The 11th National Prevocational Medical Education Forum

Richard E Ruffin, Brendan J Crotty, Louis I Landau and Barry P McGrath
Med J Aust 2007; 186 (7): S5. || doi: 10.5694/j.1326-5377.2007.tb00956.x
Published online: 2 April 2007


National leadership depends on developing national, evidence-based strategies in medical education

The past 11 years of National Prevocational Medical Education Forums have provided opportunities for interested stakeholders to present their experiences, showcase developments in their own regions, and take home ideas to improve prevocational medical training. The program for the 11th Forum was formulated with significant national challenges on the horizon: the introduction of the Australian Curriculum Framework for Junior Doctors;1 national registration and accreditation; and the need to expand prevocational training to accommodate the increased numbers of medical students who will graduate from Australian universities.

The program was based on medical training issues that are either currently or about to affect us. Developments in learning; national and international training programs; leadership training; new training positions; and accreditation and assessment were explored. Delegates were able to assess strategies that are working and those that are not, and to analyse a broad range of possible pathways to improve training quality and increase the number and type of training positions.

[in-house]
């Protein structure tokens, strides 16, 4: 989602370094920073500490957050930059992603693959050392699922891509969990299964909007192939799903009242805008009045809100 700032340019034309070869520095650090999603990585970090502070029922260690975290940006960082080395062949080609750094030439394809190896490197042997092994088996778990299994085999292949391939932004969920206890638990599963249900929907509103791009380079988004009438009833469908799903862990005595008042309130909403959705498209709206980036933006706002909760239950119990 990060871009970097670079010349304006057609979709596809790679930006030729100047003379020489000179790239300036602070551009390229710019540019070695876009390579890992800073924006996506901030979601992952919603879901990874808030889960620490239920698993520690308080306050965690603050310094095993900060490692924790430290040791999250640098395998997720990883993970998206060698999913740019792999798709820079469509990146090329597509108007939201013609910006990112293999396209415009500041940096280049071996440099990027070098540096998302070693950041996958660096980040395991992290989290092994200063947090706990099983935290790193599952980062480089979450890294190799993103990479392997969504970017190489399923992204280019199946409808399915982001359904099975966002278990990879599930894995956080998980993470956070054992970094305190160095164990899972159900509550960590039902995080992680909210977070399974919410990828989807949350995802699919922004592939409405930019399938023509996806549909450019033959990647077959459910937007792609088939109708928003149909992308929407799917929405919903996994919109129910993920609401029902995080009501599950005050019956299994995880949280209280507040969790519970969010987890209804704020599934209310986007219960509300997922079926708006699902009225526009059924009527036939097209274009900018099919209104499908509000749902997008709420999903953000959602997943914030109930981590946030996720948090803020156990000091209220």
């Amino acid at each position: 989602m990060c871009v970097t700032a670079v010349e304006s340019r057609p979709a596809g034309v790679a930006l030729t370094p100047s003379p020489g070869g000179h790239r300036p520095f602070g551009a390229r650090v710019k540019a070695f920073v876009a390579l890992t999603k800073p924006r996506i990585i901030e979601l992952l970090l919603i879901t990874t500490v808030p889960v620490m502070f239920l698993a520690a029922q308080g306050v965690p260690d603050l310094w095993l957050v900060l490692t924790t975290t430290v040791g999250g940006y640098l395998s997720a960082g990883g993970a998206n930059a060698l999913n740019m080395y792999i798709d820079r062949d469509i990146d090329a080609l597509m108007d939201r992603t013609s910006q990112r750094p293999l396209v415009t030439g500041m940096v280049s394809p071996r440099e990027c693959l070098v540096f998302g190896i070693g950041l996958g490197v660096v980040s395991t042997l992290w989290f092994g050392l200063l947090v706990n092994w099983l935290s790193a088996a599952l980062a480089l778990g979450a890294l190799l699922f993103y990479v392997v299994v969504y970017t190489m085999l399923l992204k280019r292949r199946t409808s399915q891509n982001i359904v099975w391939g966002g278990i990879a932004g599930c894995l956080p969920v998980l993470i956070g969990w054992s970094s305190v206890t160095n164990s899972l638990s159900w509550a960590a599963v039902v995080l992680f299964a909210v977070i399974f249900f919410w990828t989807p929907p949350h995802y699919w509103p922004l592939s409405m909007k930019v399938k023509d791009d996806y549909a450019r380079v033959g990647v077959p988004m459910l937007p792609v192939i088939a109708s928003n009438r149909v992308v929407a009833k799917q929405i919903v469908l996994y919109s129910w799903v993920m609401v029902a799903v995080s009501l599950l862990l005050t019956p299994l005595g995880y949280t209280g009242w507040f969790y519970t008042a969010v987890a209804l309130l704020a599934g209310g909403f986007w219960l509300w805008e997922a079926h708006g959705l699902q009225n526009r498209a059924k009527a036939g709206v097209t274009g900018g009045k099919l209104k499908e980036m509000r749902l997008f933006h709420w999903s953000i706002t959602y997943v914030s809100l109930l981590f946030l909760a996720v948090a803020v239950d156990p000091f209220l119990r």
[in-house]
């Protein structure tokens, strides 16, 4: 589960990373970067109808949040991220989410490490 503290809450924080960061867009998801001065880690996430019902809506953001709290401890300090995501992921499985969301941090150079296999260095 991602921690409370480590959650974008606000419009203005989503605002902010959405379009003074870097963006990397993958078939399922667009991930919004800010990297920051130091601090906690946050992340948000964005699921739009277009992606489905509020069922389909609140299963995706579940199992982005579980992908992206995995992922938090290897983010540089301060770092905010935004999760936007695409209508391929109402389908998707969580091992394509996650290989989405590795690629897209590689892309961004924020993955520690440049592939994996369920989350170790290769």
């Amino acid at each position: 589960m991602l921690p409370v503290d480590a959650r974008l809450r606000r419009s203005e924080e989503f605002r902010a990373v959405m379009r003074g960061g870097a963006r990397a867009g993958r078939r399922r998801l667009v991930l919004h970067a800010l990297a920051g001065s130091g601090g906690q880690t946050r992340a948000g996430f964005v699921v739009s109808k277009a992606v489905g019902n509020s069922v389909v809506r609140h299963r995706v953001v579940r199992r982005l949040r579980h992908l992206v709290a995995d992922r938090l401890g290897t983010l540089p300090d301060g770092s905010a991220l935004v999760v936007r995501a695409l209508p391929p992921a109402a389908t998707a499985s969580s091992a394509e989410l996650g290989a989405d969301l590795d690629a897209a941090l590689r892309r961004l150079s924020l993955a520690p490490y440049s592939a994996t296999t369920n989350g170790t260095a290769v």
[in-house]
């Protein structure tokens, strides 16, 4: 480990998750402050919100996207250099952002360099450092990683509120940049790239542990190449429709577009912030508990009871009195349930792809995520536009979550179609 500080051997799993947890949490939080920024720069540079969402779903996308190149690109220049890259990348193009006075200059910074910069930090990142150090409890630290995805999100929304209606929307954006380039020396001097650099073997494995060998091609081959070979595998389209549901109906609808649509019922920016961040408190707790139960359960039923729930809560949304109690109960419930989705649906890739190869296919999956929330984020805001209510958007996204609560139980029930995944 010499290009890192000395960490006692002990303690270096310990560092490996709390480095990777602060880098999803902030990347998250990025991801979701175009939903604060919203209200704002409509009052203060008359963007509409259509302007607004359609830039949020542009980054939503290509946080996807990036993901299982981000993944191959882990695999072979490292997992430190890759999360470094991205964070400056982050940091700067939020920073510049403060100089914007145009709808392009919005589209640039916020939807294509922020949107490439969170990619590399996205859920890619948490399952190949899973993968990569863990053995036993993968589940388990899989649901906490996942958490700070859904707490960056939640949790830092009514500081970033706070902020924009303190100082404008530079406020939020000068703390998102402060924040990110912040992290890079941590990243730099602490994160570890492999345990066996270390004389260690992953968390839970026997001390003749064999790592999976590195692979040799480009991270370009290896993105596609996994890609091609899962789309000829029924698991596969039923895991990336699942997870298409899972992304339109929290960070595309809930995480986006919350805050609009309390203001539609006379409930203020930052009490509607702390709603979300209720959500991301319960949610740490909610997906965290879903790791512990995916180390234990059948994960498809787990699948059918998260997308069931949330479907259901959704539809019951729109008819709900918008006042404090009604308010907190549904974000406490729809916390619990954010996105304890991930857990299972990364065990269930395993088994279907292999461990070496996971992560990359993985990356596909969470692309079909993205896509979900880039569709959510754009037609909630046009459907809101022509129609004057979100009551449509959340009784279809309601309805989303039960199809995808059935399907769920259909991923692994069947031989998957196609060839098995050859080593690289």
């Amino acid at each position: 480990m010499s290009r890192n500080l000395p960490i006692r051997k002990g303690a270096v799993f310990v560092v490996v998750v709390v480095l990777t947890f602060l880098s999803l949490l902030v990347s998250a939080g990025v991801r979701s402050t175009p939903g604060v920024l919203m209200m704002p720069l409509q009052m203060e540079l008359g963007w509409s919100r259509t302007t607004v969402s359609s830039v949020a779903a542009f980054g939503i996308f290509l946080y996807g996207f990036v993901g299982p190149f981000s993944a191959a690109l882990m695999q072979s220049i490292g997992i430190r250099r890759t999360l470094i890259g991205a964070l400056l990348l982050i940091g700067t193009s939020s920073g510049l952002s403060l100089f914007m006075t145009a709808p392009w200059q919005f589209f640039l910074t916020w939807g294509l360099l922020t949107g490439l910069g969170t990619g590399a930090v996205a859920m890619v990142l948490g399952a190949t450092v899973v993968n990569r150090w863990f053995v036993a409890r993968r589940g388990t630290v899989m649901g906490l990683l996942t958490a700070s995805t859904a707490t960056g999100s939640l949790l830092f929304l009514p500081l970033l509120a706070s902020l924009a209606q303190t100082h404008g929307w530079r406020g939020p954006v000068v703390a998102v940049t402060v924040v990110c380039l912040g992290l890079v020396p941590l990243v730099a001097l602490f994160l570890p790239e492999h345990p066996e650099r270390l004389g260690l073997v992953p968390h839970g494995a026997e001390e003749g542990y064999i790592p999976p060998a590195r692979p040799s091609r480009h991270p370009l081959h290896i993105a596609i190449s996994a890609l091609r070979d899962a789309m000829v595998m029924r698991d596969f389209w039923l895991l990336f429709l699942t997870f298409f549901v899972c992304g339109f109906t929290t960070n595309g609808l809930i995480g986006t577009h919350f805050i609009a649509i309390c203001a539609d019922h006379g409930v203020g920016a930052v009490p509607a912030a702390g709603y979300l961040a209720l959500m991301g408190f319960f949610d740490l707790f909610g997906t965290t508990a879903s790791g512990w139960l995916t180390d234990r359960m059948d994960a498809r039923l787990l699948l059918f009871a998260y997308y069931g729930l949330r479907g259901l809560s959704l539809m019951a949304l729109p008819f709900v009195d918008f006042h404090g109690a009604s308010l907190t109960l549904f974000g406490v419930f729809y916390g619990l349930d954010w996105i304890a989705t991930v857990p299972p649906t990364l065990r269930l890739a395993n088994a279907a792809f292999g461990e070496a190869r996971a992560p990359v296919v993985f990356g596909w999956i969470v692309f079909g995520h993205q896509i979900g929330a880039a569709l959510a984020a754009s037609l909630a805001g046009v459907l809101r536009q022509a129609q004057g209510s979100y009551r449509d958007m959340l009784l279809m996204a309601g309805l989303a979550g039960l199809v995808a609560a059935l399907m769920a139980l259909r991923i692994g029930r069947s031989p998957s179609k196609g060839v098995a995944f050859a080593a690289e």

This supplement to the Medical Journal of Australia captures the ideas and advice from the conference. We hope it will help to engage all stakeholders in prevocational medical training and challenge us all to further improve the training of medical graduates.

The supplement provides a baseline of current activity and ideas, and extends a challenge to raise the standard of reporting and discussion of medical education. Most areas of health care now demand evidence-based therapies;2 medical education and training should also operate from an evidence base. Medical educators need to develop research and reporting methods to provide the evidence that confirms effective learning and training modules and strategies.3 The national frameworks developed (curriculum) or being developed (accreditation) offer ready opportunities to test strategies and evaluate outcomes. The recent call for expressions of interest from the Medical Training Review Panel (Australian Government) provides an opportunity for funding some of these investigations.

It is time to be nationally strategic in medical training — we should identify gaps in training and plan how we can share the workload to generate effective solutions across the nation. We should avoid unnecessary duplication, while investigating possible solutions in different workplace settings.